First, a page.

|I don't know who William Rufus was, but he was the|
inspiration for a very handsome salmon fly.
I first came across the William Rufus on Colin Innes's Feathers, Flies and Phantoms site. It is a whole feather wing salmon fly originated by Dr. T.E. Pryce-Tannatt. This fly immediately stood out to me, most likely because it has a similar color scheme to Ally's Shrimp, one of my all time favorite flies.
Presumably, the William Rufus was created after Dr. Pryce-Tannatt published his classic book "How to Dress Salmon Flies" in 1914, as the fly is not found within its pages. Perhaps there is mention of it in Dr. Pryce-Tannatt's only other book, "Meditations of a Middle-Aged Angler" (1933)? I have never been able to track down a copy of the latter, so I have no idea. I have seen a few pictures of original William Rufuses, however. Like many of Dr. Pryce-Tannatt's flies, there are certain degrees of variability between flies of the same name.
|Some original Pryce-Tannatt flies (William Rufuses on the right)|
I have seen a dressing listed for this fly online, but it doesn't resemble the originals I have seen in pictures. I have seen originals with golden pheasant tippets in the tail, but another with indian crow subbed for the tippets. I have seen the fly tied in a completely different color scheme, only resembling what I know as the William Rufus in general shape. In the dressing I found online, the wing said to be first comprised of hackle feathers, but only in yellow. Most of the flies I've seen in pictures looked like they had red hackles over yellow, or maybe just plain orange hackles. Again, one should expect a certain degree of variability in Pryce-Tannatt's flies (even his original patterns).
The most confusing (potential) substitution I've seen is the hackle collar. I've seen it mentioned as being the red breast feather from a golden pheasant. In some pictures, that does seem to be the feather used. In others, I'm not so sure. I've tied plenty of Irish shrimp-style patterns and, unless Dr. Pryce-Tannatt had access to some remarkably straight and fine fibered golden pheasant breast feathers, they're not the same from fly to fly. I think he might have tied some with a rooster hackle dyed red. If I'm mistaken and they're actually extra special golden pheasant breast feathers, then I'll eat crow. Regardless, I've tied the fly both ways and I prefer the rooster hackle. Pryce-Tannatt flies...if you're going to use substitute materials, go ahead and do it liberally because he sure did.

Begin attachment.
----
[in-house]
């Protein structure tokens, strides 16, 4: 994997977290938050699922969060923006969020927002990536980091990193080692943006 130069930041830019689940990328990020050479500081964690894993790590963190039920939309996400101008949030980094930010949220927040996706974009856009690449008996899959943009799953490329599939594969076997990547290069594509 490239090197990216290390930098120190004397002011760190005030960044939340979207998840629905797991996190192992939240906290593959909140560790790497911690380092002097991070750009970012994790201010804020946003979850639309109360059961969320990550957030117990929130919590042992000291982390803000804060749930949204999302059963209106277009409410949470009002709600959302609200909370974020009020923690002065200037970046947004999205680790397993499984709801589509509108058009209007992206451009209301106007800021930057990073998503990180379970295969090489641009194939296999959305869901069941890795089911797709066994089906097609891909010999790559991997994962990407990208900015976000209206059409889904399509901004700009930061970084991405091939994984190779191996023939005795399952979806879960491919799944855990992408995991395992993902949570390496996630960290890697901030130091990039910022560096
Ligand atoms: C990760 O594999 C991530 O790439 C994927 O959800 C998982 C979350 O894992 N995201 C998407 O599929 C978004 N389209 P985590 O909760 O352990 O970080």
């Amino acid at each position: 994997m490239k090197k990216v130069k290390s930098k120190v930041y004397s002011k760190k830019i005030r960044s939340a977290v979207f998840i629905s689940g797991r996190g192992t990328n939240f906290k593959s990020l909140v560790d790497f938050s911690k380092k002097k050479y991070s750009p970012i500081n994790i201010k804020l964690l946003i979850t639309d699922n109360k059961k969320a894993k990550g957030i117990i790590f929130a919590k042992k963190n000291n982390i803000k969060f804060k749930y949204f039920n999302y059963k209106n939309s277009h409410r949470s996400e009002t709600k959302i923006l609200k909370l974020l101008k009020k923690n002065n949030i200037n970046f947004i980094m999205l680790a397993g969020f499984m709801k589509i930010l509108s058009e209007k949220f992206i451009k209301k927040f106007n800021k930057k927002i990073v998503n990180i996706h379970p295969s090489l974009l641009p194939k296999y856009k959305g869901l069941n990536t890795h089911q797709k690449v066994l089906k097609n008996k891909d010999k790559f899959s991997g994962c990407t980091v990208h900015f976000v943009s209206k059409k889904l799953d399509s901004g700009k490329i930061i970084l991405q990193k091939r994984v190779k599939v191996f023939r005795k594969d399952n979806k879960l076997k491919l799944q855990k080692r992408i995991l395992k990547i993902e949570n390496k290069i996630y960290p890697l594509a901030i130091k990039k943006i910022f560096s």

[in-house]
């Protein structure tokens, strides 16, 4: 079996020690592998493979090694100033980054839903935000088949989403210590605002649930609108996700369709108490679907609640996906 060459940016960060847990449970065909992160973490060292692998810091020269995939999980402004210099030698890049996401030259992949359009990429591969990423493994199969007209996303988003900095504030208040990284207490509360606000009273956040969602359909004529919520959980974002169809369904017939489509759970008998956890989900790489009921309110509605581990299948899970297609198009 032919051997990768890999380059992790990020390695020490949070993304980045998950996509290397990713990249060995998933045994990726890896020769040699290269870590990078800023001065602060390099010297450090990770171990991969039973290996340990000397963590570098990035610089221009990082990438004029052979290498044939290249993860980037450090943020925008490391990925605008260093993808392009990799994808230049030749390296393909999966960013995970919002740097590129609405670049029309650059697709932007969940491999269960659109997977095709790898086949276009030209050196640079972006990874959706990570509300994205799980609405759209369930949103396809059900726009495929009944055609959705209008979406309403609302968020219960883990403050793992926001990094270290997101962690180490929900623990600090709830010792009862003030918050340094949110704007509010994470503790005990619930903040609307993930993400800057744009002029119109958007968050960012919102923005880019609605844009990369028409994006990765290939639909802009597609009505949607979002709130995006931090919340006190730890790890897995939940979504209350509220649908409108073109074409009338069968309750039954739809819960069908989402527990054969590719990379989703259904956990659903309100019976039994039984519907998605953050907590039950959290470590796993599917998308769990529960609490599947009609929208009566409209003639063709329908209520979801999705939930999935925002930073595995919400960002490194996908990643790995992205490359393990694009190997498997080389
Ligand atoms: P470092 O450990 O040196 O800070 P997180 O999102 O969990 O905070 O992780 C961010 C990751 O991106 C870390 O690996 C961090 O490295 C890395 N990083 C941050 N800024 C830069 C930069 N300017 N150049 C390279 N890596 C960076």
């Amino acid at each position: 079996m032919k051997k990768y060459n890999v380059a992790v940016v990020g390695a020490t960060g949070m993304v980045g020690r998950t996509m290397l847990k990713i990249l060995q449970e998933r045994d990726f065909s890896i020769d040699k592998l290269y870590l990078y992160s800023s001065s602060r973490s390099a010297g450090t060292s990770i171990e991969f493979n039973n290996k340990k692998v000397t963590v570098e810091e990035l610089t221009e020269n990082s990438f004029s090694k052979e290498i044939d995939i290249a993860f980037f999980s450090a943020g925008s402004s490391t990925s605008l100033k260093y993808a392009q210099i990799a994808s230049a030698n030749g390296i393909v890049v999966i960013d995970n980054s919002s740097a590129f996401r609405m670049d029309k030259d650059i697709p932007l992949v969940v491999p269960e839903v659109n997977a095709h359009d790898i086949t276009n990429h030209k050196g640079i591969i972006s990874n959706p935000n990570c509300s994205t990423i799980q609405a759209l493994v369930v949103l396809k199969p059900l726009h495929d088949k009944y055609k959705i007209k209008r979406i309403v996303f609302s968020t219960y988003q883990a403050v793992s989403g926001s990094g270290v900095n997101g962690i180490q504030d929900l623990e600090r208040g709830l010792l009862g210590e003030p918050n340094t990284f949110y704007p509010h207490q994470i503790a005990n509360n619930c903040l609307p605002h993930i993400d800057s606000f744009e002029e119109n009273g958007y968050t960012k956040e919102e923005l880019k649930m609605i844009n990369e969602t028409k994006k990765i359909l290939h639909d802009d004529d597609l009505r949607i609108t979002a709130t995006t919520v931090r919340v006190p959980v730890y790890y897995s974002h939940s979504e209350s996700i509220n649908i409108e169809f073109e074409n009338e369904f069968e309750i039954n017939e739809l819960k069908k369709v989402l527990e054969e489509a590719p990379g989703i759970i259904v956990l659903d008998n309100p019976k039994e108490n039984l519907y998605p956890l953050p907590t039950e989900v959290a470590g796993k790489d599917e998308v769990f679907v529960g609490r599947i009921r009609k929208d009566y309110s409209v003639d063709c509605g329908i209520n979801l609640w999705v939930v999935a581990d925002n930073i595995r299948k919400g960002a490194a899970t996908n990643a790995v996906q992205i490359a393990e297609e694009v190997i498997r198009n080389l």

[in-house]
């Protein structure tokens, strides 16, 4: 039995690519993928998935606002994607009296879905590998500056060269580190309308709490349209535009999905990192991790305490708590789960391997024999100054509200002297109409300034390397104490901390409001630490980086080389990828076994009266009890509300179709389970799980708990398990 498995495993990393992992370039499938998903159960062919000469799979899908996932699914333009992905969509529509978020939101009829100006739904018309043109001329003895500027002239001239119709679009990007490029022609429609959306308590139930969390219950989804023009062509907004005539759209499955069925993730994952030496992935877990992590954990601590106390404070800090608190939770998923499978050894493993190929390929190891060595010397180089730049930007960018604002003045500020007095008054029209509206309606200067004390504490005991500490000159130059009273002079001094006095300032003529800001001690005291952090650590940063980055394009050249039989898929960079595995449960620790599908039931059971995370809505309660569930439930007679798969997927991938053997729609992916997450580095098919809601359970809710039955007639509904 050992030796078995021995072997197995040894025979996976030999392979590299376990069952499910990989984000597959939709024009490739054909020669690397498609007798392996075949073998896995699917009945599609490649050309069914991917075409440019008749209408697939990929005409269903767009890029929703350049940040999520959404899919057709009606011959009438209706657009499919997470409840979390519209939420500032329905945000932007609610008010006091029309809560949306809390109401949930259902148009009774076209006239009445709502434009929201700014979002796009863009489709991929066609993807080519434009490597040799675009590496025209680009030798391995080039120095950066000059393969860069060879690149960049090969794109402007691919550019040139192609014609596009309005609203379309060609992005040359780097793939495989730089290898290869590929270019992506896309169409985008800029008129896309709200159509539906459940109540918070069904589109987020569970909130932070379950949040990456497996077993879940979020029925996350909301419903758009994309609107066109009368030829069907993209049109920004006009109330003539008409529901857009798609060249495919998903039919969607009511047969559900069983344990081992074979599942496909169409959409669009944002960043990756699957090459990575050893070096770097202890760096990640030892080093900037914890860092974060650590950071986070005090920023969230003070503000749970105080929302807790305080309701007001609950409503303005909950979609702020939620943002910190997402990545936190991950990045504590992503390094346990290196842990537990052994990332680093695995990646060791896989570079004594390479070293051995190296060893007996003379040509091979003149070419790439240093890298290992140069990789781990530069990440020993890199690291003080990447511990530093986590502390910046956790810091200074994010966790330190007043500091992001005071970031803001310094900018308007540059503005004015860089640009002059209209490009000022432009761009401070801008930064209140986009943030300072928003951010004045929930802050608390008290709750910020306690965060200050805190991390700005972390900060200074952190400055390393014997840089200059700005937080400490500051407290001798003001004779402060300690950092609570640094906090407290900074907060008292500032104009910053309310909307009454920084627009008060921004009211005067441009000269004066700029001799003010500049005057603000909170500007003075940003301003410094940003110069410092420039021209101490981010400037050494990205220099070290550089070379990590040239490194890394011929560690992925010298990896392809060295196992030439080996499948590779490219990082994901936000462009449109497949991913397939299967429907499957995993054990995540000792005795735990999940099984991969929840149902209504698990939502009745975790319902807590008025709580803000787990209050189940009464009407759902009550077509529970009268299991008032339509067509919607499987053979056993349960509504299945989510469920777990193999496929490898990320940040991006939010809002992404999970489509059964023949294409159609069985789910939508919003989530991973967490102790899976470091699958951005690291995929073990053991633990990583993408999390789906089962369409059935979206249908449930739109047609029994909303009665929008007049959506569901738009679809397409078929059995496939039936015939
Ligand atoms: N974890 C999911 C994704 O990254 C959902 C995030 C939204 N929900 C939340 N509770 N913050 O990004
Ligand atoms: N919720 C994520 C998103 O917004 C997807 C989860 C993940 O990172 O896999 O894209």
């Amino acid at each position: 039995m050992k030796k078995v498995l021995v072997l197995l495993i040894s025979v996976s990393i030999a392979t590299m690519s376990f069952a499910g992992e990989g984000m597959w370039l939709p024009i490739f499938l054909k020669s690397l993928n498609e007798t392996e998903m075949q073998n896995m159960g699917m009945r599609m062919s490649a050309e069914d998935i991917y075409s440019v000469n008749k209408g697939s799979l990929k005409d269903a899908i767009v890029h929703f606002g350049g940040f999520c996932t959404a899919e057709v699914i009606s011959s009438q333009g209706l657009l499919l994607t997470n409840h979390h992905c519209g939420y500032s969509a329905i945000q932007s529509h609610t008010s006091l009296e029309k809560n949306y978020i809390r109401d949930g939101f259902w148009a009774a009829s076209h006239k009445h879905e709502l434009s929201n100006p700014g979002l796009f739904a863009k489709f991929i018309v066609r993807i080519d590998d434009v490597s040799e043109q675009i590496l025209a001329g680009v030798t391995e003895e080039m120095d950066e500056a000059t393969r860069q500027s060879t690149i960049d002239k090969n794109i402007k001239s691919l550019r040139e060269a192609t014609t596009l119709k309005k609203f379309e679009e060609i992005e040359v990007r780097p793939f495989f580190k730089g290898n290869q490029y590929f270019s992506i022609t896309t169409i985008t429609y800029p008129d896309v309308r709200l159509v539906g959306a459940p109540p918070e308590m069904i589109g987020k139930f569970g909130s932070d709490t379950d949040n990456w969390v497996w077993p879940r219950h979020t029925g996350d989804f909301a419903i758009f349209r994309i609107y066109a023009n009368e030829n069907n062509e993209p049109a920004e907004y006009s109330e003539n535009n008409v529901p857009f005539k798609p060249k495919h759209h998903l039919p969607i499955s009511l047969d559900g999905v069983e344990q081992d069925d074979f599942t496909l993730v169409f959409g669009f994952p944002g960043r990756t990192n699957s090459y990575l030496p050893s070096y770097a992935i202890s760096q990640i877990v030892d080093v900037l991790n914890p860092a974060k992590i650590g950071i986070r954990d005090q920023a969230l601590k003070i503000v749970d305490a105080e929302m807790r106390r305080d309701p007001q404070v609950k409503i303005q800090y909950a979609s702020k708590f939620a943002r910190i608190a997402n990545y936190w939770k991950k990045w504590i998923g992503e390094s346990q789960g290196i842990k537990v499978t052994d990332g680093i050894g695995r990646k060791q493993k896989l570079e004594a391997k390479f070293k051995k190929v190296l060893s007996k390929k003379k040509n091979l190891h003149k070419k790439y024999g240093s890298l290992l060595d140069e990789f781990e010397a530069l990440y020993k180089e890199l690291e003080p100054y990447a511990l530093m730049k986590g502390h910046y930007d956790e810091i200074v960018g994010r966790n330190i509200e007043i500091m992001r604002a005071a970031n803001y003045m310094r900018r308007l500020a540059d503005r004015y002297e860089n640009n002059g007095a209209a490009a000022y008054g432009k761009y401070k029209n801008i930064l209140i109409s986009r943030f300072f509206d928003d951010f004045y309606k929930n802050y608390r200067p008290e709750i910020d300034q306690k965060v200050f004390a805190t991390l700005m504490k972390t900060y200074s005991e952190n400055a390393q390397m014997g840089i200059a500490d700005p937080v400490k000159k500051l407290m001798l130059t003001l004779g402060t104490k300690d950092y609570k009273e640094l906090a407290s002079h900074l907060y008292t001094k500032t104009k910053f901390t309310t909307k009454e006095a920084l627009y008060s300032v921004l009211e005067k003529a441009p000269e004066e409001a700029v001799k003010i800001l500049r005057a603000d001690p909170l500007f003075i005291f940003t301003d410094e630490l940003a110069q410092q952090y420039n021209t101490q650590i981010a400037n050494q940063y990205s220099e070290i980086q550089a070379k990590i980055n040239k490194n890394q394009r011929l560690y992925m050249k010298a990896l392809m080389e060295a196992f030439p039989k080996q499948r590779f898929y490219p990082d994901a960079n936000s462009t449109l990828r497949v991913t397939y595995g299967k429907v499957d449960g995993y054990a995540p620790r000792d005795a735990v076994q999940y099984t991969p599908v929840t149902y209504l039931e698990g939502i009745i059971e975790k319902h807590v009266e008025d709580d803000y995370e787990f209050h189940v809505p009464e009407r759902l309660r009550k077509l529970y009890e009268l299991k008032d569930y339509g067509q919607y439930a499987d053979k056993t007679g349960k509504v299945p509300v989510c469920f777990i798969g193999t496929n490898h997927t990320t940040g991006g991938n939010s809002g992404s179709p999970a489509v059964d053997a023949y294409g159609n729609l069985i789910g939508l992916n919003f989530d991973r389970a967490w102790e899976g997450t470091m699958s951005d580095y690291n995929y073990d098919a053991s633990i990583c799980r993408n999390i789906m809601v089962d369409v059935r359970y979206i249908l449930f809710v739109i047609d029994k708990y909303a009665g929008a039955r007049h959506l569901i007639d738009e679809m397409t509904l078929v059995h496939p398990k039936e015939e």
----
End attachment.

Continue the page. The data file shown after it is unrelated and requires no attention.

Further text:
Here is a possible dressing for the fly. It might not be 100% accurate, but I think it's close enough based on the originals I've seen. To me, it looks like it would be a good fly for both early and late in the season.
Hook: Daiichi 2131 (the fly pictured above is a sz. 2)
Tag: Flat gold tinsel (also used as an underbody)
Tail: Topping and golden pheasant tippets
Rib: Oval gold tinsel
Body: Seal fur in orange, black and red
Body Hackle: Orange
Wing: Pair of yellow hackle feathers (inside) and a pair of red hackle feathers (outside), both tied upright; Golden pheasant tippets over hackle feathers; topping over all
Horns: Scarlet macaw
Collar Hackle: Red golden pheasant breast feather or cock hackle dyed red